The pathophysiological role of TDP43 in amyotrophic lateral sclerosis due to C9orf72 mutations

Lead Research Organisation: University of Oxford
Department Name: Clinical Neurosciences


Amyotrophic lateral sclerosis (ALS), the commonest type of motor neuron disease, is a devastating, form of specific neurodegeneration leading to progressive weakness and death from respiratory failure a median of 30 months from symptom onset. It affects one in 400 people during their lifetime. There are currently no effective treatments. The cause for the disease is complex and poorly understood, but recently there have been major breakthroughs which open up significant new possibilities for developing more effective treatments. The most important discovery is the finding of an error in a gene called C9orf72, which affects up to 10% of all patients with ALS. As with many newly discovered mutations, its effects on cells and the specific reason why motor neurons are vulnerable are still poorly understood.

At the Oxford University Nuffield Department of Clinical Neuroscience we will study this mutation and its effects on human nerve cells by taking skin samples form patients and transforming them into stem cells. We will then grow the stem cells into "motor" nerve cells, the special type of cell affected in ALS. This approach has the advantage of allowing us to study the mutation in the specific cell type that is affected in this condition. The other advantage is that we will be studying human tissue that has come from patients who have developed the disease. Using the cells we have grown, we will describe the mutation in detail. Then we will use gene therapy techniques to reverse the effects of the mutation to provide the initial steps towards exploring whether gene therapy has a role to play in treating ALS.

Technical Summary

Amyotrophic lateral sclerosis (ALS) is a progressive degenerative neurological disorder that predominantly affects the motor system and results in death within 1-5 years of onset. There are no effective treatments. Its pathophysiology is poorly understood and multiple hypotheses exist. There is abundant evidence that RNA splicing is defective in ALS. This is supported by the fact that the signature protein found in the inclusions in ALS, TDP-43, is an RNA binding protein. The most common mutation in ALS patients is a hexanucleotide repeat in the intron of C9orf72, found in 40% of familial and 7% of sporadic cases. Patients with C9orf72 mutations have a characteristic clinical picture and have TDP-43 positive inclusions, such as those found in the majority of ALS patients, but also have atypical TDP43 negative inclusions. The function of C9orf72 as well as its relationship with TDP-43 are still unknown. We will investigate this using the two following hypotheses:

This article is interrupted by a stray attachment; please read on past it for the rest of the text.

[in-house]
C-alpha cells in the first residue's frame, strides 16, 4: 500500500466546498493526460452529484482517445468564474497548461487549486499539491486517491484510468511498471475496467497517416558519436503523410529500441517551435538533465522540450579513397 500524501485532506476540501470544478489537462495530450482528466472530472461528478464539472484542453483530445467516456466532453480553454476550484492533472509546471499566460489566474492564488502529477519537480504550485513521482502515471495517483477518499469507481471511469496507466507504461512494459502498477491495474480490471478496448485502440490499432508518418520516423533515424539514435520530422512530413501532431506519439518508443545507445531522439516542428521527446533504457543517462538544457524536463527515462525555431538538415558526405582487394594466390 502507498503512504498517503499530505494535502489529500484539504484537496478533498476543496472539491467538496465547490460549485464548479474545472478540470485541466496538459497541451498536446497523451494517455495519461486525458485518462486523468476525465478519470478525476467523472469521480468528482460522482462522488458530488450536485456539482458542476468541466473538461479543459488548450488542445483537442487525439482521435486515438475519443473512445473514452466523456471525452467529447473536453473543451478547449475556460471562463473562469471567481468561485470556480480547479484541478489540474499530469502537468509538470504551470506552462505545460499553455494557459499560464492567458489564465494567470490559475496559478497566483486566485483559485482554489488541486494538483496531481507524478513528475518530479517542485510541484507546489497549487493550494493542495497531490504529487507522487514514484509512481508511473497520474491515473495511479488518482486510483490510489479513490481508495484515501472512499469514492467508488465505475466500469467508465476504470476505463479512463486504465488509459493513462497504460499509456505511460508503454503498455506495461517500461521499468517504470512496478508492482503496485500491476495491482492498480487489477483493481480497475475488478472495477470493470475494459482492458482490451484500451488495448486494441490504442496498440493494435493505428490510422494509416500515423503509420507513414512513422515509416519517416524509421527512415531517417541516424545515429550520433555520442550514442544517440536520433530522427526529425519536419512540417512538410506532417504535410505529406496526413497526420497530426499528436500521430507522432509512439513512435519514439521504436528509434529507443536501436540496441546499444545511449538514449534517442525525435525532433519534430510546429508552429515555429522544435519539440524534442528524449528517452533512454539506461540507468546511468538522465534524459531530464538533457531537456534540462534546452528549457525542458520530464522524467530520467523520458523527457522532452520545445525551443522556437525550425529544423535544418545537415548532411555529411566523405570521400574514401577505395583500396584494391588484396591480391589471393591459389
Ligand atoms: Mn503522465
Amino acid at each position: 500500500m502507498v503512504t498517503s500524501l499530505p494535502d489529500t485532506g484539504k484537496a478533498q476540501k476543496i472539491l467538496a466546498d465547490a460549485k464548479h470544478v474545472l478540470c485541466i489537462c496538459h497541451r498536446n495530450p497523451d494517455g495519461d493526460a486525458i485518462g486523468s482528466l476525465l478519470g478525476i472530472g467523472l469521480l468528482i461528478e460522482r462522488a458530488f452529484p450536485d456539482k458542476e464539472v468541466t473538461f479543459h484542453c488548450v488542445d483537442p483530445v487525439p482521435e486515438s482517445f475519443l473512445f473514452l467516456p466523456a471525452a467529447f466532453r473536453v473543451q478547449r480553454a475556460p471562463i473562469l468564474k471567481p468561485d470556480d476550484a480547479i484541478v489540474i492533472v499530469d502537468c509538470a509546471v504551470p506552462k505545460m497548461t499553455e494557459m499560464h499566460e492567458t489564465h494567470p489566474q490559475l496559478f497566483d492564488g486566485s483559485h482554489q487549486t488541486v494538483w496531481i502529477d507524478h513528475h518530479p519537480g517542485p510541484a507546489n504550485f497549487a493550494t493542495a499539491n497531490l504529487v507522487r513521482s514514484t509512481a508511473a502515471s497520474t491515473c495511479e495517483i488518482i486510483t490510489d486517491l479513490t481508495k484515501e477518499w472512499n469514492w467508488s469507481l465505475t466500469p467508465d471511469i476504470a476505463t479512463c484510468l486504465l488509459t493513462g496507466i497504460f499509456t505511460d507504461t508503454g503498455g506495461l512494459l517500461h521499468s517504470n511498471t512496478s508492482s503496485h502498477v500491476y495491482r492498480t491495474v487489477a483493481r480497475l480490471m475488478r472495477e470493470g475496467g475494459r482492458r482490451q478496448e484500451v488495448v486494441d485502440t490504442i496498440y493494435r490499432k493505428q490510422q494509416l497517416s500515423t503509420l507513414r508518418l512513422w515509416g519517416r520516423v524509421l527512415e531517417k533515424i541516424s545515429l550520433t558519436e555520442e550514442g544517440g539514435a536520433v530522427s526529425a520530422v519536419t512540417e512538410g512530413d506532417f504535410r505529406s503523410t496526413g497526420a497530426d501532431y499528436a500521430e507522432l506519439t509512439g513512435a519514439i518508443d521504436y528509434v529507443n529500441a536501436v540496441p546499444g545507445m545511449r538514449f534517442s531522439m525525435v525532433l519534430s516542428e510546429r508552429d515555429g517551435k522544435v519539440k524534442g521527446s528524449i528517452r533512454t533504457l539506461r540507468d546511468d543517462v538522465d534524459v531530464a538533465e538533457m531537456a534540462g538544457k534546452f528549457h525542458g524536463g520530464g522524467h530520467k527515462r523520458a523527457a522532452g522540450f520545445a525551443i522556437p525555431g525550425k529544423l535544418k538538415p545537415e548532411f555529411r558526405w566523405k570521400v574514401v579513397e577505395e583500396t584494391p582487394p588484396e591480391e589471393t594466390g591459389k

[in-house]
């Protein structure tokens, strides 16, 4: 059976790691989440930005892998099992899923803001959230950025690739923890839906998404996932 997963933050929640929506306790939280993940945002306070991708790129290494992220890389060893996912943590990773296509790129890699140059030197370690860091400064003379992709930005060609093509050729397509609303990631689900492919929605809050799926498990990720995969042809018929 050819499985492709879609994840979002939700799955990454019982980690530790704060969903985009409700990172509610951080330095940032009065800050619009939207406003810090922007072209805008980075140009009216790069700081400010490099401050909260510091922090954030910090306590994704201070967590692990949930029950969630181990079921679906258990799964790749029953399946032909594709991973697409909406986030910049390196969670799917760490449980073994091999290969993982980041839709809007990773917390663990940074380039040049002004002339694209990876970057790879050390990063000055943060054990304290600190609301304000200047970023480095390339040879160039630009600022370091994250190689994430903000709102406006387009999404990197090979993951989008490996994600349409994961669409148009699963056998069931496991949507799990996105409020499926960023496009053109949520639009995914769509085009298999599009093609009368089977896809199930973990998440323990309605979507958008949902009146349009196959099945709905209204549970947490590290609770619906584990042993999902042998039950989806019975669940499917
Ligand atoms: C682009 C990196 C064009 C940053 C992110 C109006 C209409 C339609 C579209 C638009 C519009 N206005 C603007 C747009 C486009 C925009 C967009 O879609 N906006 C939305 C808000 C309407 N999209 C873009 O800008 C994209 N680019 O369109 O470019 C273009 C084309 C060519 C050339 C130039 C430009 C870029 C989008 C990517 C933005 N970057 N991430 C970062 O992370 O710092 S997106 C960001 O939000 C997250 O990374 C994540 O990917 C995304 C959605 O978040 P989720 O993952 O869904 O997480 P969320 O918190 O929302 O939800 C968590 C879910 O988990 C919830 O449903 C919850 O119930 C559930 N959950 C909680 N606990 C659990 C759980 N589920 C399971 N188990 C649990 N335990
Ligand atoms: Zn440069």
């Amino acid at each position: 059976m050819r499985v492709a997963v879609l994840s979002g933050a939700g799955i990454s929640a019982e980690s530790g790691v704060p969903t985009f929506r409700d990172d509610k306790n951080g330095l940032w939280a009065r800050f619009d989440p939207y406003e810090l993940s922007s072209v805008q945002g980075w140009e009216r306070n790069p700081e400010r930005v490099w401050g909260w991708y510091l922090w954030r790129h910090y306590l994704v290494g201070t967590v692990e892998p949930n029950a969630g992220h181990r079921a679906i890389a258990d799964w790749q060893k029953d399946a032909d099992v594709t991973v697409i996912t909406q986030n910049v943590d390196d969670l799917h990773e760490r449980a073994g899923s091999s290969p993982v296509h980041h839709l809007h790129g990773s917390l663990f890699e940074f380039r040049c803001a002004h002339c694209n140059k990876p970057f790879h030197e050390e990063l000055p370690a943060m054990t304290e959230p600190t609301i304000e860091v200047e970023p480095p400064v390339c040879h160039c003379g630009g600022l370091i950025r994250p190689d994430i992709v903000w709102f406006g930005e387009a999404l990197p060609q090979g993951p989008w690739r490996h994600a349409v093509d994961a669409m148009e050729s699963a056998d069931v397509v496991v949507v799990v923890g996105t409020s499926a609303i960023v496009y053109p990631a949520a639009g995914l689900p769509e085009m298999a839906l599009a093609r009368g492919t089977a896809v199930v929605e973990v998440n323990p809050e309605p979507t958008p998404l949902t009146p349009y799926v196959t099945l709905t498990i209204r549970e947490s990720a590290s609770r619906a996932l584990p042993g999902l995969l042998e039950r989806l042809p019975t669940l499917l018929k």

Hypothesis 1: Motor neurons with the C9orf72 mutation have different physiology and pathology from sporadic ALS cells and controls. This will be tested using motor neurons derived from iPS cells derived from relevant patients and controls from the ALS clinic. I will analyse survival, TDP43 pathology, neurophysiology and response to cellular stress. Results will be validated using the TDP43 mouse model available in the host laboratory, a C9orf72 mouse model in development and human autopsy findings.

Hypothesis 2: The C9orf72 mutation interferes with splicing of mRNA species normally targeted by TDP-43. I will extract RNA from the above cell lines and look for splicing abnormalities using RNA sequencing. I will then create antisense oligonucleotides to silence the mutation and analyse for reversal of the effects identified.

Planned Impact

We propose basic research into the molecular pathophysiology of amyotrophic lateral sclerosis (ALS). Its outcome will not have a direct commercial or therapeutic exploitation. If successful, this project will provide the first evidence of the use of gene therapy and antisense oligonucleotide to treat ALS in vitro.
Future studies will then be needed to establish their benefit in multicellular organisms and disease models, before eventually therapeutic applications can be considered in the longer term. In the long term this research could potentially benefit 10-20% of future patients with ALS after 10 to 20 years.
This research is of particular importance to patient organisations such as the motor neuron disease association, as it offers hope for a potentially disease modifying drug in the field and as such is of interest to patients, families and donors.
Description MRC Doctoral Training Programme Supplementary Funding
Amount £5,000 (GBP)
Organisation Medical Research Council (MRC) 
Sector Academic/University
Country United Kingdom
Start 09/2015 
End 12/2015